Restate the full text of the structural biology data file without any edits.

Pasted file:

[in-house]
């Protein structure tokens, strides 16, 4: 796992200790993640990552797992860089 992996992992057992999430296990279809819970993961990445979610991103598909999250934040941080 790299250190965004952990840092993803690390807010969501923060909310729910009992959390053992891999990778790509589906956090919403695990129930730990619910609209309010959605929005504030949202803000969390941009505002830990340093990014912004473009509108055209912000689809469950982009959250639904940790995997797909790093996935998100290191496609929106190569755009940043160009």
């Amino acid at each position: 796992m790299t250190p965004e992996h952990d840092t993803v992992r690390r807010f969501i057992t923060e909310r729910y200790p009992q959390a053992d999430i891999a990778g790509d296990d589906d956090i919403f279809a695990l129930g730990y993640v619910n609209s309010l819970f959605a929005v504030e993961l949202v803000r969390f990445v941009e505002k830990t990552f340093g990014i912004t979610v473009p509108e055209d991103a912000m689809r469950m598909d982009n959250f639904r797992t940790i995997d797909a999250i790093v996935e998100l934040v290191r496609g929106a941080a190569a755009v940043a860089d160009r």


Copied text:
[in-house]
């Protein structure tokens, strides 16, 4: 796992200790993640990552797992860089 992996992992057992999430296990279809819970993961990445979610991103598909999250934040941080 790299250190965004952990840092993803690390807010969501923060909310729910009992959390053992891999990778790509589906956090919403695990129930730990619910609209309010959605929005504030949202803000969390941009505002830990340093990014912004473009509108055209912000689809469950982009959250639904940790995997797909790093996935998100290191496609929106190569755009940043160009």
């Amino acid at each position: 796992m790299t250190p965004e992996h952990d840092t993803v992992r690390r807010f969501i057992t923060e909310r729910y200790p009992q959390a053992d999430i891999a990778g790509d296990d589906d956090i919403f279809a695990l129930g730990y993640v619910n609209s309010l819970f959605a929005v504030e993961l949202v803000r969390f990445v941009e505002k830990t990552f340093g990014i912004t979610v473009p509108e055209d991103a912000m689809r469950m598909d982009n959250f639904r797992t940790i995997d797909a999250i790093v996935e998100l934040v290191r496609g929106a941080a190569a755009v940043a860089d160009r």